EU parliament chief highlights Palestine water shortage
Right-wing Israeli MPs have savaged European Parliament President Martin Schulz over his remarks on water politics.
The German centre-left politician said in a speech in the Knesset on Wednesday (12 February) that: "A young Palestinian asked me why Israelis can use 70 litres of water and Palestinians only 17. I didn't check the data. I'm asking you if it's right."
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He also criticised Israel’s restrictions on Gaza, adding: “The results of the blockade are exploited by extremists, so perhaps it is counterproductive to security.”
MPs from the hard-right Bayit Yehudi party, which is part of Israel’s ruling coalition, reacted by walking out of the plenary chamber and by jeering “shame!”
The party chief and Israel’s economy minister, Naftali Bennett, later told the Israeli daily, the Jerusalem Post: "I won't sit in the Knesset and hear a European, certainly not a German, saying such things."
The culture minister, Limor Livnat, from the right-wing Likud party, added: “That [Schulz’s water data] is a blatant lie. This speech will be spread all around the world as though this is true. When he says these things, and in German, it's no wonder that Knesset members and ministers are objecting to these comments."
Schulz, whose spokesman could not be reached on Wednesday, did not say if his numbers refer to Palestinians living in a specific area or to overall data.
He also did not say if they refer to total consumption or consumption for domestic needs only.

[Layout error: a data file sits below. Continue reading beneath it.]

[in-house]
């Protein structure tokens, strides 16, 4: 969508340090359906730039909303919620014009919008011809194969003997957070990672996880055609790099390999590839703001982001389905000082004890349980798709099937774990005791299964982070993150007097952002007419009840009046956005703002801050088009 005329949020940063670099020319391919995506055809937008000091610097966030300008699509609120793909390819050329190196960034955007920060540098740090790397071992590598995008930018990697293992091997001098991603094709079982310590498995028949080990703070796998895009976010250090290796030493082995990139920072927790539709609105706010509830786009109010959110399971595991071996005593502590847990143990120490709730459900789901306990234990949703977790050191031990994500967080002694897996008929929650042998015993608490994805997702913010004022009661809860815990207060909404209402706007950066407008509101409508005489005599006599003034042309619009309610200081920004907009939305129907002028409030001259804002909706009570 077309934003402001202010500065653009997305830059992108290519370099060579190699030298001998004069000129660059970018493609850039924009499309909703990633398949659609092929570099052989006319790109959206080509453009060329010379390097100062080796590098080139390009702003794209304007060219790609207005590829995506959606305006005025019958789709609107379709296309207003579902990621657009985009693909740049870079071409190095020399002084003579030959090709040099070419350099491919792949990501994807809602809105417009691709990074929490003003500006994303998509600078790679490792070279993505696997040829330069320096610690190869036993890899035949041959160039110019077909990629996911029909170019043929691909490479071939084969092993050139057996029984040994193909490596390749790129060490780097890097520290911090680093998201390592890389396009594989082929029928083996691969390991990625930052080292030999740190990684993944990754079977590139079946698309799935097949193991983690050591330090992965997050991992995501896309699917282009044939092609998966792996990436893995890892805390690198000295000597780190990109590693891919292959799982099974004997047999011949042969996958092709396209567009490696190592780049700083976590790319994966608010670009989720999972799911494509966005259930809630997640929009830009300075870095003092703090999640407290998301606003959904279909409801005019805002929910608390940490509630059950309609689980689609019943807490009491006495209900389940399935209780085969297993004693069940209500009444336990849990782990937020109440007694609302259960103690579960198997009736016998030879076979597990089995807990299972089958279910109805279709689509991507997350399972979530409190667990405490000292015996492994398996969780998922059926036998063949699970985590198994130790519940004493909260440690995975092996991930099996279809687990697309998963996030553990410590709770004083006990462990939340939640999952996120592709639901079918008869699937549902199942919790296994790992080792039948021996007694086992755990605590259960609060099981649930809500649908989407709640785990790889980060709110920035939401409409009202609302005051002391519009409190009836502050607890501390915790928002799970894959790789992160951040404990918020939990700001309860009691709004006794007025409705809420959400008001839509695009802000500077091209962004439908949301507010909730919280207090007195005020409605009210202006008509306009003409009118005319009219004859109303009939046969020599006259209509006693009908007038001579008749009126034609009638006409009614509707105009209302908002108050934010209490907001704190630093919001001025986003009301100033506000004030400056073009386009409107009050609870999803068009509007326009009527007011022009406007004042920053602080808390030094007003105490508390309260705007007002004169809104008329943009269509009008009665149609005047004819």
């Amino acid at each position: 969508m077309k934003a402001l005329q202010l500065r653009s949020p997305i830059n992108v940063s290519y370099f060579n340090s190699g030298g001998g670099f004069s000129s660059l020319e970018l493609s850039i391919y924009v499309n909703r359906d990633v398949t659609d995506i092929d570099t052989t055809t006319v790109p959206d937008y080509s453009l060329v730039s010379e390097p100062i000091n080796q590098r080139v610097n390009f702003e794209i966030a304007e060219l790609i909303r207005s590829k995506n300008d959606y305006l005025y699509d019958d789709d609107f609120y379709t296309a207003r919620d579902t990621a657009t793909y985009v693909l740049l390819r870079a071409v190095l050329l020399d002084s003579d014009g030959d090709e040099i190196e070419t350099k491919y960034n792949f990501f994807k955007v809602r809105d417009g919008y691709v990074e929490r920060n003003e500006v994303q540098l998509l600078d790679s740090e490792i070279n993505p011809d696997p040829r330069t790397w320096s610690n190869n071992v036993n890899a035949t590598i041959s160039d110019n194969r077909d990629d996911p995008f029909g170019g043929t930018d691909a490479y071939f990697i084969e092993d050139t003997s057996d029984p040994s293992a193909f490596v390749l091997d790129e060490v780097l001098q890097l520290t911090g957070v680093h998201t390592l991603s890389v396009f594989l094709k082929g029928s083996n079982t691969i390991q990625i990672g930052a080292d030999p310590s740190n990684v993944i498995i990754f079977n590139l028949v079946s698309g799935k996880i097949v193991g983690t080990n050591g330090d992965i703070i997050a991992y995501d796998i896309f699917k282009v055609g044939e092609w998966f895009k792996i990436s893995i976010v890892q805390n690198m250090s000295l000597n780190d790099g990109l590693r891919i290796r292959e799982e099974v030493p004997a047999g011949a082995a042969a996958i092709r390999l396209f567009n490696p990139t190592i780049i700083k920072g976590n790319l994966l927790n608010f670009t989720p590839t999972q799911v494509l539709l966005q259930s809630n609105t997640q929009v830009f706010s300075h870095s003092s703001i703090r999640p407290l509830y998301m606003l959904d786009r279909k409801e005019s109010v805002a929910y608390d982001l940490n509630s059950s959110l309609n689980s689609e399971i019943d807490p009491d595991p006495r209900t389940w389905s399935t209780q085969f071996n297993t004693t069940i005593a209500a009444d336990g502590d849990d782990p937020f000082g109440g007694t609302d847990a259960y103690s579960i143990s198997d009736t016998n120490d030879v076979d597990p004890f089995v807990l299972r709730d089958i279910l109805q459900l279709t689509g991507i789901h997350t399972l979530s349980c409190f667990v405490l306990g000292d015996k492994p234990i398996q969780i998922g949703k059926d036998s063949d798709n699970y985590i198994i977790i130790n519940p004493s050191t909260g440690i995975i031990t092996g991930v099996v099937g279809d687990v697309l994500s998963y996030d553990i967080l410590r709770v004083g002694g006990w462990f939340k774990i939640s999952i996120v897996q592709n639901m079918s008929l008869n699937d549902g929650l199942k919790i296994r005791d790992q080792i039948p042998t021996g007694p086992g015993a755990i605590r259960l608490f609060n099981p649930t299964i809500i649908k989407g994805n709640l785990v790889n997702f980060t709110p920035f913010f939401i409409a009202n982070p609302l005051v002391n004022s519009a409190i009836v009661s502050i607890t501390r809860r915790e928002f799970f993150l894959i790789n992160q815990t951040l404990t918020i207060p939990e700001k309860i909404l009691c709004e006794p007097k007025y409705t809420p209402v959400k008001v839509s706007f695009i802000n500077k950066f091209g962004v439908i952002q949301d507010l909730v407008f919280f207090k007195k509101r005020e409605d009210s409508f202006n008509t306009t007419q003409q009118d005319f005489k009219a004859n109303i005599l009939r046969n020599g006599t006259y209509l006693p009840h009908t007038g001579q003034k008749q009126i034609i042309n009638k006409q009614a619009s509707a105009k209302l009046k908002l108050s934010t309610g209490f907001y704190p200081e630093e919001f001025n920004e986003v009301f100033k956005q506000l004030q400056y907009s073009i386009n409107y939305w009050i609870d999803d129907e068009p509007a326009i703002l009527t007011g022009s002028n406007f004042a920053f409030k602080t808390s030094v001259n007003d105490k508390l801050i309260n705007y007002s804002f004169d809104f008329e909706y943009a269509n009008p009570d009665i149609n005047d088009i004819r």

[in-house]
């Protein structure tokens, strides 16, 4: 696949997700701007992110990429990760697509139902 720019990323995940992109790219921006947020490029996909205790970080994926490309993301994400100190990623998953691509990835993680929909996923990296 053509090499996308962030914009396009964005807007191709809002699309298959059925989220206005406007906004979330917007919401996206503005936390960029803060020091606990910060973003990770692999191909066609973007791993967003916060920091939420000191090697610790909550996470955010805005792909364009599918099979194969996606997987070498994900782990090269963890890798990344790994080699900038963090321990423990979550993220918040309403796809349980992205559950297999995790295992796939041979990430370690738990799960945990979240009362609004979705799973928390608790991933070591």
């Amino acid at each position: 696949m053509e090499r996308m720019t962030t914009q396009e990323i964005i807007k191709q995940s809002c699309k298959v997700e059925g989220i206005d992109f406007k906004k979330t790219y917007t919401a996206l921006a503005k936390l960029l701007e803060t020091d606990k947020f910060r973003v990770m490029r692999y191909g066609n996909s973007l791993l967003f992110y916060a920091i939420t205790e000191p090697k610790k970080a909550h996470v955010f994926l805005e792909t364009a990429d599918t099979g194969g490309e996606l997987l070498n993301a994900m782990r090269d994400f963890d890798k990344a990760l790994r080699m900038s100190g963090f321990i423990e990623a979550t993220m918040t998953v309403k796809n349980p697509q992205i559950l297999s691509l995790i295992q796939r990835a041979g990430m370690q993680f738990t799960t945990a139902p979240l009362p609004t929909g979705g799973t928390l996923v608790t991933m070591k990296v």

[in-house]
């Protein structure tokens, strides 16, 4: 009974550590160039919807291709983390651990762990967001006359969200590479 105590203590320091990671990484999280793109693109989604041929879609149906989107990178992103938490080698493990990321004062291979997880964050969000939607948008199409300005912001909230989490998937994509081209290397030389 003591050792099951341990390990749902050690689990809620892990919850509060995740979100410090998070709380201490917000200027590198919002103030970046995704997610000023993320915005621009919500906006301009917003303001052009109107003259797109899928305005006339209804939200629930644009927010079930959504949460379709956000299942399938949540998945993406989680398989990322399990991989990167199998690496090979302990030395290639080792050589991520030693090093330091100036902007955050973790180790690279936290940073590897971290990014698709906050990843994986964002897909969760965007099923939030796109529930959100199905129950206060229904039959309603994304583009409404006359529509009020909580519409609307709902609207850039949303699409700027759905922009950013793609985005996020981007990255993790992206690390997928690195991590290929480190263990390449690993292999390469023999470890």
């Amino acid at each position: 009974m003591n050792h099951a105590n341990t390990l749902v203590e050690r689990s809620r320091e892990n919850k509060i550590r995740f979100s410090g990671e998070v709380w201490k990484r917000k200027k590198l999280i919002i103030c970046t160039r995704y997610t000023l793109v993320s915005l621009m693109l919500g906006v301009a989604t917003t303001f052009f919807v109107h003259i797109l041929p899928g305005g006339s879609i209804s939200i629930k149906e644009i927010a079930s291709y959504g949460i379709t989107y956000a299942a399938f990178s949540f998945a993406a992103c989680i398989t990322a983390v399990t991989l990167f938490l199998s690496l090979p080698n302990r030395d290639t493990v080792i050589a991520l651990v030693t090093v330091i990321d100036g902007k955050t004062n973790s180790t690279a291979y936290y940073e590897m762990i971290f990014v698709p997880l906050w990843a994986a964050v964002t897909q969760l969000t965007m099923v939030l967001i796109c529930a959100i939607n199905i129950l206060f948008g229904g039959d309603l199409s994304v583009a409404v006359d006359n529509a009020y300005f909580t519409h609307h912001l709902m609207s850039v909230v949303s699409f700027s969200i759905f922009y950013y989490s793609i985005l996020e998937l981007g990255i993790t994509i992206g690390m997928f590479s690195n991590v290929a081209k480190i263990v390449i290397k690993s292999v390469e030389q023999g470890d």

For its part, the Israeli Water Authority noted that, according to figures for 2006, Palestinians get 100,000 litres of water per head per year and Israelis get 170,000.
Its spokesman, Uri Schor, said Schulz is “wrong.”
He also failed to detail what his figures refer to. But according to Ewash, an Israel-based advocacy group which includes four UN agencies - Ocha, Unicef, UNWRA, and UNDP - among its 28 members, the EU parliament chief did highlight a genuine problem.
Ewash says the average domestic water consumption by Palestinians living in the occupied West Bank is 70 litres per capita per day (lcd), compared to the World Health Organisation recommended minimum of 100 lcd and the Israeli average of 300 lcd.
An Ewash contact, who asked to remain anonymous because they were not authorised to speak on the record, noted that in some parts of the West Bank the Palestinian figure is just 20 lcd, while Jewish settlements next door use 400 lcd.
“This is a real sanitation and hygiene issue. It means that instead of taking a shower every day, you take one once a week. Instead of washing your dishes every day, you wash them every second day, and we are talking about life in a desert environment,” the contact said.
Ewash added in an official statement: "We consider that any attention international leaders can draw to the discriminatory and unequal situation is useful.”
The Schulz furore comes at a sensitive moment in EU-Israeli relations.
Most EU envoys have refrained from criticising Israel in recent months in order not to upset Israeli-Palestinian peace talks. But at the same time, new EU rules blocking grants for Israeli projects in the occupied territories have added to outside pressure.
The EU ban has prompted Denmark’s Danske Bank, Dutch water firm Vitens, Norway’s Government Pension Fund Global, and Sweden’s Nordea Bank to cut ties with some Israeli companies.
But an Israeli diplomat played down the impact that Schulz’ remarks might have on the boycott.
“It [the boycott] is a marginal thing. One of the companies has been linked to investments in North Korea and Iran, so you can see who we are dealing with,” he told EUobserver, referring to allegations against Danske Bank.
Schulz’ visit to Jerusalem is part of a week-long tour of Israel, Jordan, and Palestine.
The outgoing EU parliament head, who is a prominent candidate to be the next European Commission President, also told the Knesset on Wednesday: “There is no [European] boycott [of Israel] and no boycott is under consideration.”
He added: “Israeli society is built on the values of freedom and democracy, which tie it to Europe. Israel is a strong democracy with a modern economy. You made the desert bloom."